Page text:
from all possibility of local entangle
ments. The final choice is so important
to the future welfare of Washington’s
public schools that extraordinary care
and effort should mark the board’s
handling of the problem.
Hatta and Sukarno
Apart from small and sporadic air
raids on rebel quarters outside Java,
Indonesia’s warring factions seem to be
doing their best to avoid military clashes
of a serious nature. Actually, neither
side has the equipment right now to
engage in full-scale hostilities, and there
is reason to believe that they are both
anxious to arrive at some peaceful set
tlement of their bitter differences.
At any rate, it is worth noting that
Mohammed Hatta, echoing in part sen
timents expressed by President Sukarno,
has warned his countrymen that “no
foreign powfer must be allowed’’ to in
tervene in the situation. As he has put
it, “we must solve the present conflict by
ourselves and among ourselves.” This is
another way of saying that the govern
ment in Jakarta and the rival gov
ernment proclaimed by the anti-Com
munist dissidents on Sumatra must
guard against getting involved with
outside forces and must strive for a
mutually satisfactory reconciliation lest
events go from bad to worse and lead
to all-out civil war.
This is wise counsel, and it suggests
—since Mr. Hatta remains in Jakarta for
periodic talks with Dr. Sukarno—that
ways may be found to bring the two sides
together in an amicable settlement. Mr.
Hatta, in any event, is popular through
out Indonesia, not least of all because he
quit the Sukarno government many
months ago in protest against its policy
of “guided democracy”—a policy that
has enabled the Communists to worm
their way into positions of influence.
The anti-Red rebels like him for this
and many other reasons, and they look
to him to help promote the kind of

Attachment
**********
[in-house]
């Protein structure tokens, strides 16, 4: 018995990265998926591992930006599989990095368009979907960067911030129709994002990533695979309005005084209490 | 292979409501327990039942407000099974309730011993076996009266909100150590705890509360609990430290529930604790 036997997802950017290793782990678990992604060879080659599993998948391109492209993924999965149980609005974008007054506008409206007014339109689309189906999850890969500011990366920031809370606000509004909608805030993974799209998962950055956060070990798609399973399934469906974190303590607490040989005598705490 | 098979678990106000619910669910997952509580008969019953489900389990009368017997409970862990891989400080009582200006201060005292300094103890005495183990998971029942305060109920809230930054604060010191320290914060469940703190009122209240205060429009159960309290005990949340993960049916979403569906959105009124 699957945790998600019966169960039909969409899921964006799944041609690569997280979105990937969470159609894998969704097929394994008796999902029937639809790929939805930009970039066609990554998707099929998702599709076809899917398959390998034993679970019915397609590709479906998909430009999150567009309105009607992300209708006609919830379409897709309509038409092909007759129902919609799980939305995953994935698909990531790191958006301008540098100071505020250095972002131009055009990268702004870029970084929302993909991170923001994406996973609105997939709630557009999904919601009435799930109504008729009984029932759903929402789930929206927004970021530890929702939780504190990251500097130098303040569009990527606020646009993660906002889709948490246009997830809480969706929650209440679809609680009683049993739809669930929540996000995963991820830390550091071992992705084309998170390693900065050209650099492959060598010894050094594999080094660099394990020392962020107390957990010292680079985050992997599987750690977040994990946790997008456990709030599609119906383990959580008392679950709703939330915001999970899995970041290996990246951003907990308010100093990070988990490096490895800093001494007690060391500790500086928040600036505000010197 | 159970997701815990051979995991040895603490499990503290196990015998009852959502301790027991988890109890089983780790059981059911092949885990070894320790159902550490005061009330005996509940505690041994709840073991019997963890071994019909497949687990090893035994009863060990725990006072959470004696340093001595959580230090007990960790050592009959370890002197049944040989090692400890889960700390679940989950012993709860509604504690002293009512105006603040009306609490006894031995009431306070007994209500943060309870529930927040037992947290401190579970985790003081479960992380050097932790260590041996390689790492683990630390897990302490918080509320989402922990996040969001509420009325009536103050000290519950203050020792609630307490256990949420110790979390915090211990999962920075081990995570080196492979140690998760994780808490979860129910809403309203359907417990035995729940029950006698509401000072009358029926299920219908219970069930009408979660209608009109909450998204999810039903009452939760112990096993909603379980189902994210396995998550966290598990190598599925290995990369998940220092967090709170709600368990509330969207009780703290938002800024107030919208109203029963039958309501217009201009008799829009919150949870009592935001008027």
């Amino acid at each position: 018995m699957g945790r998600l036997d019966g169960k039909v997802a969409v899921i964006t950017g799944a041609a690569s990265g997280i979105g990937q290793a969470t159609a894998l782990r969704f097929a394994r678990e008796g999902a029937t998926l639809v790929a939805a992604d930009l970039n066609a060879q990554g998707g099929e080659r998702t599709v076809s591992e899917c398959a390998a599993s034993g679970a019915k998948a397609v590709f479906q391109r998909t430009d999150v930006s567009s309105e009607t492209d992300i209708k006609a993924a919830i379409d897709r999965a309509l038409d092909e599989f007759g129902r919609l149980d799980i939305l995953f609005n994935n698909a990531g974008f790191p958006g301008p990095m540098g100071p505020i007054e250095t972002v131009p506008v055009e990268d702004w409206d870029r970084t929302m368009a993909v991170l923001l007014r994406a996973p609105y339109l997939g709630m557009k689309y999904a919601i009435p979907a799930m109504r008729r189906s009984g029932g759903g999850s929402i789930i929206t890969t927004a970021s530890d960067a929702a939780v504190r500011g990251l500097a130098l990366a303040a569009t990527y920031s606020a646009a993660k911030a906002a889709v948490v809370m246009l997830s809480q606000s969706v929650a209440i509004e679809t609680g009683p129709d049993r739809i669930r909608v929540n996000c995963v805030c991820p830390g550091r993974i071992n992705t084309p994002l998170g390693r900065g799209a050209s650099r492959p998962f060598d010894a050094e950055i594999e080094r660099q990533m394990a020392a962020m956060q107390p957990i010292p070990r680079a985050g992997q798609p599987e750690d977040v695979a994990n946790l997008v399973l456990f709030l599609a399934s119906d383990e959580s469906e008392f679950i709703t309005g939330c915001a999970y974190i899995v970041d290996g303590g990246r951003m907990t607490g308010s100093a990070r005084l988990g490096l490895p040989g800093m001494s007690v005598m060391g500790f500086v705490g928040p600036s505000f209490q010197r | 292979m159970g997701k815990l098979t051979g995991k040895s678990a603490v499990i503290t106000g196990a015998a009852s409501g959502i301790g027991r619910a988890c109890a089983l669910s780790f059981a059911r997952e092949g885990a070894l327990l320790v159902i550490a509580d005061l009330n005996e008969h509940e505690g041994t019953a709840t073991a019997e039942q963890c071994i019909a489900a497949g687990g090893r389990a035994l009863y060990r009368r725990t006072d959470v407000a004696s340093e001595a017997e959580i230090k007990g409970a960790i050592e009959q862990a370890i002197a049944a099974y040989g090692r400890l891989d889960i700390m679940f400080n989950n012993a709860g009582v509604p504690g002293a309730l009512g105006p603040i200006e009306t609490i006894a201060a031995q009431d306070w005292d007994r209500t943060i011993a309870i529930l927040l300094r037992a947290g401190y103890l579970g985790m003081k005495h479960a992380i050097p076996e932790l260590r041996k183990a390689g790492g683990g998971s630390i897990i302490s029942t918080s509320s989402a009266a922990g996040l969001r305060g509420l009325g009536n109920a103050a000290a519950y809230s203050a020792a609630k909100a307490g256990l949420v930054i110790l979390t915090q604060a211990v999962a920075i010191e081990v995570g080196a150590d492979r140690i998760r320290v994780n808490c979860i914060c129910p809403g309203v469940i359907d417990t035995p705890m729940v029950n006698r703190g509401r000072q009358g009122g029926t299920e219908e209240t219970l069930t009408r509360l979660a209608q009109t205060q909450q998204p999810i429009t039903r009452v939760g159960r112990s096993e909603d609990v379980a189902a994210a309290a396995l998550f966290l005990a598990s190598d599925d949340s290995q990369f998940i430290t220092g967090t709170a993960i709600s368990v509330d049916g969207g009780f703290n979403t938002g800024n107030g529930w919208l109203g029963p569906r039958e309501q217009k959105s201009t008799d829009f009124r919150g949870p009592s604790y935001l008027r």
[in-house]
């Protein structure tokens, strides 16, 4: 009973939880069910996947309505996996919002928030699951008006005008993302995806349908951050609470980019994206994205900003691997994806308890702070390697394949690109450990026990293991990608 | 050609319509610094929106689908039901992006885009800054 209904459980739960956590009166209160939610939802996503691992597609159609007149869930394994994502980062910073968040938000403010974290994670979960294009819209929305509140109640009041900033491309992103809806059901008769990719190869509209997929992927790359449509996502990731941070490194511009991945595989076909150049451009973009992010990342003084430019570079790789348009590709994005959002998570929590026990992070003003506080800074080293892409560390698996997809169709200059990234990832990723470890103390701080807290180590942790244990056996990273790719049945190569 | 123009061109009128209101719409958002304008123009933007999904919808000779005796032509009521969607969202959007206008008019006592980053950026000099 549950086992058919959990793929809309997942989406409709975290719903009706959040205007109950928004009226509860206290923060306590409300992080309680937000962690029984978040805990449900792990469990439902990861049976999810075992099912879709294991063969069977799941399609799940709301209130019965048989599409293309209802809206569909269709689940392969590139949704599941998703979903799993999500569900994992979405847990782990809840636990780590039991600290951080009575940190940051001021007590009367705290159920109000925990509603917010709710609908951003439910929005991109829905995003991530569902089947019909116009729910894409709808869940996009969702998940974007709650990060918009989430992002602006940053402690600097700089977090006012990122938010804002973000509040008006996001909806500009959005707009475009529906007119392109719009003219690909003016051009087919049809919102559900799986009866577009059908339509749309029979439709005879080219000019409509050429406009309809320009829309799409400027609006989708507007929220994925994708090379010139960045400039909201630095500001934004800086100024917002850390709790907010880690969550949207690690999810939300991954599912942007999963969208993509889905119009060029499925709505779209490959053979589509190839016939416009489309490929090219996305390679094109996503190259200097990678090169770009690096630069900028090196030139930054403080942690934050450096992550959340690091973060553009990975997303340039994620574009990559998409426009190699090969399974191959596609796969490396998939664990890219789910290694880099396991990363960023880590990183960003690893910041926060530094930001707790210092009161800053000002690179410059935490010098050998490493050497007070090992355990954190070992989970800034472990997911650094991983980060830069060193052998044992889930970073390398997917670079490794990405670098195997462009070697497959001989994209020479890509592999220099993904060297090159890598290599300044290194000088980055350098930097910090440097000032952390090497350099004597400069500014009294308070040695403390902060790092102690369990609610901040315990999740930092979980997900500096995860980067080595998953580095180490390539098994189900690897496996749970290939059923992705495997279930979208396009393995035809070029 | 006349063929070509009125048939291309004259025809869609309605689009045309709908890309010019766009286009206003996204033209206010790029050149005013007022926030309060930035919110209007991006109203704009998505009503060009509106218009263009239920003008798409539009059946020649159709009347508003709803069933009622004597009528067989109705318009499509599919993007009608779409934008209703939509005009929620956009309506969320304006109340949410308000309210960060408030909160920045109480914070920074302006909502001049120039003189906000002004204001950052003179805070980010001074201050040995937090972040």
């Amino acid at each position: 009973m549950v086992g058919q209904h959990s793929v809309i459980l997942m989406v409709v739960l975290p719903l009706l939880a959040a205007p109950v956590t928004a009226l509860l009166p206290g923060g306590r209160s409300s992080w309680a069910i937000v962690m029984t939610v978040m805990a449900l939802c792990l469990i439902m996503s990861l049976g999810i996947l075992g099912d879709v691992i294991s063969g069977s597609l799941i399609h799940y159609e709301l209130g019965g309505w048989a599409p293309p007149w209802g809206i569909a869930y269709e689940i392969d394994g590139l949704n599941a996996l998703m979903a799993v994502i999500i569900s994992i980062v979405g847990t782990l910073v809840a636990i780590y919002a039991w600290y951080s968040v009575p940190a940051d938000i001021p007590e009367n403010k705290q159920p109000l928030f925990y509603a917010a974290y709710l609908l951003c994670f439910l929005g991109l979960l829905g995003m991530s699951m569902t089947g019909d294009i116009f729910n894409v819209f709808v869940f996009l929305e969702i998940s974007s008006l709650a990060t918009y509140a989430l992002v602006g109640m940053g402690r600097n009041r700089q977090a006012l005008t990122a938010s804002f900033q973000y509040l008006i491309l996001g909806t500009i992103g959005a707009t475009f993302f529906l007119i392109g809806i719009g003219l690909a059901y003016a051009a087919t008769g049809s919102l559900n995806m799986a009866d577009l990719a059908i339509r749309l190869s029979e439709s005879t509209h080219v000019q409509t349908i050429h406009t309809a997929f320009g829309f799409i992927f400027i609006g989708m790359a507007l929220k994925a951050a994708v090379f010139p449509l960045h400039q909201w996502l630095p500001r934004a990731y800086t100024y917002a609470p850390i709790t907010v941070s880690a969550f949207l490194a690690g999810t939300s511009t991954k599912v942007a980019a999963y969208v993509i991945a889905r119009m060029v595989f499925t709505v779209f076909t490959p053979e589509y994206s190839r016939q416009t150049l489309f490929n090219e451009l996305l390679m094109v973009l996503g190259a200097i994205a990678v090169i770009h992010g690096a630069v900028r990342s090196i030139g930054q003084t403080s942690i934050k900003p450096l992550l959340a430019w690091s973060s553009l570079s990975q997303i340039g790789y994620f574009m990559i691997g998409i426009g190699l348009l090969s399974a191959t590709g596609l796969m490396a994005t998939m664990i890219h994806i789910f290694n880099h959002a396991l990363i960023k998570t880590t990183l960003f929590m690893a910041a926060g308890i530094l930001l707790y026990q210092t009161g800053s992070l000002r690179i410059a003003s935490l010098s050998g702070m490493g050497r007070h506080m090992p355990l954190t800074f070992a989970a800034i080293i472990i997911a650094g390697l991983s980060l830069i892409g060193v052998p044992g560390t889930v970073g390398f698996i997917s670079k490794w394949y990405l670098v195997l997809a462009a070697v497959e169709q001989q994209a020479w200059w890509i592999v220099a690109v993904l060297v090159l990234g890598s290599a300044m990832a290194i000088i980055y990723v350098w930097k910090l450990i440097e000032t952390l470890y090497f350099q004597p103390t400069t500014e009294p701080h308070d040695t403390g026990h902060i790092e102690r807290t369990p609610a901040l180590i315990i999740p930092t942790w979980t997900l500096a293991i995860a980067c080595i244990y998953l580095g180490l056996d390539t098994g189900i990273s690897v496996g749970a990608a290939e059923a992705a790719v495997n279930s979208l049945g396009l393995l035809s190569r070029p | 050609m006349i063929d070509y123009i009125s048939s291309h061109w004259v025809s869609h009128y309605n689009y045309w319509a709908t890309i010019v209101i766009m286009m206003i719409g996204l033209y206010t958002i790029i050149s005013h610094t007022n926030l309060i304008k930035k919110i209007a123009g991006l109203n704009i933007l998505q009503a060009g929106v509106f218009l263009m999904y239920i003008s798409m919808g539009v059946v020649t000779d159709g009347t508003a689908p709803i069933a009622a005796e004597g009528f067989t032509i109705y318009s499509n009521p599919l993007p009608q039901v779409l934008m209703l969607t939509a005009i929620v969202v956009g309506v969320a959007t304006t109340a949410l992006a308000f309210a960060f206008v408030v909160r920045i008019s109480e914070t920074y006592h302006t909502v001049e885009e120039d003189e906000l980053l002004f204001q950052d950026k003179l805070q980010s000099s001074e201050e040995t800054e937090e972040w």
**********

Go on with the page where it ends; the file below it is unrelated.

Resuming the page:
agreement they want.
Such an agreement would require
President Sukarno to abandon “guided
democracy,” stop Communist infiltra
tion, give Mr. Hatta an important post,
and institute reforms designed to elimi
nate political and economic Inequities
between Java and islands like Sumatra.
Dr. Sukarno’s reaction to all this htis
been negative so far, but maybe Mr.
Hatta’s advice will yet persuade him to
act affirmatively on the rebel’s legitimate
grievances. Otherwise Indonesia will
keep on drifting toward complete dis
integration as a free and independent
nation. >
Conquest of Antarctica
Britain’s Dr. Vivian Fuchs has per
formed a feat of polar exploration that
well earned him the knighthood which
Queen Elizabeth is preparing to bestow
on him. His 99-day trek across the
entire Antarctic continent, via the South
Pole, adds a brilliant new chapter to the
long and ofttimes tragic story of man’s •
efforts to conquer the bleak and icy land
mass at the bottom of the world.
No person before Dr. Fuchs had
ever attempted the 2,150-mlle passage
across the forbidding heights and hidden
crevasses of Antarctica. Brave men
before him, Including members of the
British Scott Expedition, had perished
in attempting to reach the Pole or to
return safely after reaching it. None
before Dr. Fuchs, however, had dared to
continue past the pole to the other side
of the continent. In recent years, how
ever, the South Pole has become a
veritable crossroads of aerial and land
based exploring parties from the United
State and Great Britain. Sir Edmund
Hillary recently completed a round trip
to the Pole by means of motor-driven
tractors—far superior to the dog sleds
which earlier explorers had used.
Even while Sir Edmund was en route
from the Pole, Dr. Fuchs had begun his
journey from Shackleton Station to
Scott Base, via the Pole. He, too, had
the benefit of powered tractors and
other modern equipment for defeating
the snow, cold and terrain. He was
under pressure all the way to beat the
advent of extremely severe weather, due
in that part of the world about this time
of the year. During the last stages of
the trek he was aided by supply stations
left by Sir Edmund, who met him 700
miles from Scott Base and accompanied
Dr. Fuchs and his group the remainder
of the way. This exploration was an
outstanding contribution to the Inter
national Geophysical Year. And it was
an achievement of which the British
have a right to be proud.
Jazz-Age Historian
John Held, jr., was a chronicler of
one of America’s most uninhibited eras—
the “roaring twenties,” a period in which
life seemed permanently cast rti a mold
of excited sophistication and enduring
prosperity. The mold was broken before
it had lasted a decade, but historians,
present and future, can learn much
about it by making the acquaintance of
the characters which John Held por
trayed in word and picture. His prohibi
tion time, gin-drinking, ungainly flapper
and her steady supply of escorts in kind
were more real than fancied. Indeed,
Held himself best catalogued them when
he once said: “I Just imitated people, and
then they began imitating the people in